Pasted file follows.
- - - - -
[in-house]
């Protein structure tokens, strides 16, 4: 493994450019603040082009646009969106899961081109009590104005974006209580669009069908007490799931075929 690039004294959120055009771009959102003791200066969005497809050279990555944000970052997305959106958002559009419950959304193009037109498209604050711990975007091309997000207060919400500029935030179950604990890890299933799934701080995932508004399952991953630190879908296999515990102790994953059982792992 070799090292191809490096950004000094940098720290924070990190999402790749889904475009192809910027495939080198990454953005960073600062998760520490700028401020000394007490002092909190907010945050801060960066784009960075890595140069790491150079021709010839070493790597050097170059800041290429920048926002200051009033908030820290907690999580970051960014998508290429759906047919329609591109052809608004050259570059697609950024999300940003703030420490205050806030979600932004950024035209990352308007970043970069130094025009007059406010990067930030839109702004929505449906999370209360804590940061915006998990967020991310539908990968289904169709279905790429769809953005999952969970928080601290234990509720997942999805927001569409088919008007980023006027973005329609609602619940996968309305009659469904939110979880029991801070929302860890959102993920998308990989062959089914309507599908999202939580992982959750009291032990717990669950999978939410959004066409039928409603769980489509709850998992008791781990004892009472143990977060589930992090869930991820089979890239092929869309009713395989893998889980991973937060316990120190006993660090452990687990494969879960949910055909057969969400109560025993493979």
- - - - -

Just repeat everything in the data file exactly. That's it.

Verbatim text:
[in-house]
């Protein structure tokens, strides 16, 4: 493994450019603040082009646009969106899961081109009590104005974006209580669009069908007490799931075929 690039004294959120055009771009959102003791200066969005497809050279990555944000970052997305959106958002559009419950959304193009037109498209604050711990975007091309997000207060919400500029935030179950604990890890299933799934701080995932508004399952991953630190879908296999515990102790994953059982792992 070799090292191809490096950004000094940098720290924070990190999402790749889904475009192809910027495939080198990454953005960073600062998760520490700028401020000394007490002092909190907010945050801060960066784009960075890595140069790491150079021709010839070493790597050097170059800041290429920048926002200051009033908030820290907690999580970051960014998508290429759906047919329609591109052809608004050259570059697609950024999300940003703030420490205050806030979600932004950024035209990352308007970043970069130094025009007059406010990067930030839109702004929505449906999370209360804590940061915006998990967020991310539908990968289904169709279905790429769809953005999952969970928080601290234990509720997942999805927001569409088919008007980023006027973005329609609602619940996968309305009659469904939110979880029991801070929302860890959102993920998308990989062959089914309507599908999202939580992982959750009291032990717990669950999978939410959004066409039928409603769980489509709850998992008791781990004892009472143990977060589930992090869930991820089979890239092929869309009713395989893998889980991973937060316990120190006993660090452990687990494969879960949910055909057969969400109560025993493979």